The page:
Wednesday 20 March 2024

Review of a biography of Neville Cardus - The Great Romantic by Duncan Hamilton (2019)

I first came across the name of Neville Cardus in 1976, the year after he died, when reading a book review published in The New Statesman. This was a collection of interviews by Robin Daniels called Conversations with Cardus. For some reason, the title stuck permanently in my memory. 

Shortly afterwards, I found on our bookshelves at home a 1945 "war economy standard" publication of Ten Composers by Neville Cardus; which my father (a Sergeant in the Education Corps of the British Army occupying Germany) had saved from the ruins of the 6th Airborne Division library, which had been cleared-out and awaited disposal. 

I still have the book - its spine partially detached to reveal the binding was made from paper scavenged from some book about Belfast featuring a chap called Heeney. A note in my handwriting says that I first read it in 1977. 

I must admit that I didn't much like Ten Composers, mainly because - apart from Schubert, Wagner and Richard Strauss - it featured musicians of the "romantic" era that were of little interest to me; and this was reflected in Cardus's evaluations. At that time, I was interested in Baroque and Classical-era music, and Opera - and nothing much else. 

But, music criticism has never been much of an influence on me; and I have not found a single "classic" volume to which I return, and re-read - not even Bernard Shaw. I think it just seems to be the case that writing about music does not rise above the level of journalistic notices or recommendations for recordings. 

I believe that the best (i.e. highest) way to learn about music is to listen, and re-listen (when possible) with close attention - and (when possible) with empathy..

Only after which does greater knowledge about music become helpful.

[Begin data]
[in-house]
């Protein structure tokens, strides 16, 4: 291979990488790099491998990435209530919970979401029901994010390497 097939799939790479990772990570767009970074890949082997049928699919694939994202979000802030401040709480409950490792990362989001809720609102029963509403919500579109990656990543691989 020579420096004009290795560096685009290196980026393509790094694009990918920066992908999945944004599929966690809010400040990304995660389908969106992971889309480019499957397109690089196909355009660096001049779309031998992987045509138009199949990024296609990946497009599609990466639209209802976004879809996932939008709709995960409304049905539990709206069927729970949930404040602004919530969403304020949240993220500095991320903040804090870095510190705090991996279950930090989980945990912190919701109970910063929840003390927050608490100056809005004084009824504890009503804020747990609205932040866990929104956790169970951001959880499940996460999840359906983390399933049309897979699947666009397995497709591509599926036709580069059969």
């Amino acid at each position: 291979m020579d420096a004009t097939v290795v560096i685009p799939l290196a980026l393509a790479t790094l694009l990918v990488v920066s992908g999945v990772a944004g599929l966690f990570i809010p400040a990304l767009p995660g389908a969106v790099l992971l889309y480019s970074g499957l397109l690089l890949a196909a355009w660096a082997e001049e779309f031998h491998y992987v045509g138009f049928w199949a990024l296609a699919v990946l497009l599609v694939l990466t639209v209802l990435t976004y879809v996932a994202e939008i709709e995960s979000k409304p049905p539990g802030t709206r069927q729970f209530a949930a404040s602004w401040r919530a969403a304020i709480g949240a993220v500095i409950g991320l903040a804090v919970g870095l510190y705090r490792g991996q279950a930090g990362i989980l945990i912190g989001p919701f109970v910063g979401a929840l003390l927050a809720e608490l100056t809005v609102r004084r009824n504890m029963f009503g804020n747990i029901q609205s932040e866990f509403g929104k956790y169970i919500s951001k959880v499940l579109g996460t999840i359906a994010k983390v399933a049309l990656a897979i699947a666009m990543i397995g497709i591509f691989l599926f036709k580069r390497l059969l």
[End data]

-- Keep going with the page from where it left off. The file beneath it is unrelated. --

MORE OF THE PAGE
It was not until the mid-1990s when I belatedly began to develop an (armchair) interest in cricket; that I began to read Cardus in some volume, and to appreciate his special qualities as the very first great sports writer (not just cricket writer) - to whom all since are indebted. 

Because the thing about Cardus was that he was simultaneously (although cricket first) the undisputed best cricket correspondent in England (and latterly Australia) - and one of a handful of the most influential music critics of Britain. 

But, for me, Cardus's cricket writing is better and more important - both historically, and in human terms. 

There must be something very special about an author who can make me read through a collection entitled The Roses Matches 1919-1939 - a series of match reports from the Manchester Guardian newspaper concerning the annual first class (nowadays also other types of cricket, and sport) between the counties of Lancashire (Cardus's county) and Yorkshire

I found his Autobiography to be compelling, too; and there are several other collections I own, or read in library copies - including (after a couple of decades delay) Conversations with Cardus

Not only is Cardus great, but pretty much every worthwhile cricket writing since is indebted, in some way, to the example or encouragement of Cardus. For example, CLR James (who went on to write Beyond a Boundary) was directly helped to publish for the Manchester Guardian by Cardus's interventions, after James arrived in Lancashire to provide support for Learie Constantine.  

All this was brought back to mind by my reading (actually, audiobook listening) of Duncan Hamilton's biography of Cardus - The Great Romantic

I found this to be a masterly piece of work - extremely skillfully constructed, so as to be completely comprehensible as an account of a life, while always compellingly interesting. 

Hamilton (who is himself an immensely distinguished sports journalist - thrice recipient of the top British annual award in the field) clarifies just how original and excellent was Cardus's early work as cricket correspondent between the First and Second world wars: how he changed what the public expected from cricket writing, and the whole way that journalists would approach their job. 

Cardus even changed the way that people watched cricket - by depicting it as a drama of interacting personalities and aptitudes; or even as a microcosm of Life. 

Cardus the man was very interesting, but not much likeable, to my evaluation. Yet, as so often, it was the man's deficiencies that fuelled his virtues. He was a genius of his craft; and geniuses are typically of-a-piece in terms of character and achievement; and Hamilton lets us see how this combination worked in the case of Neville Cardus. 

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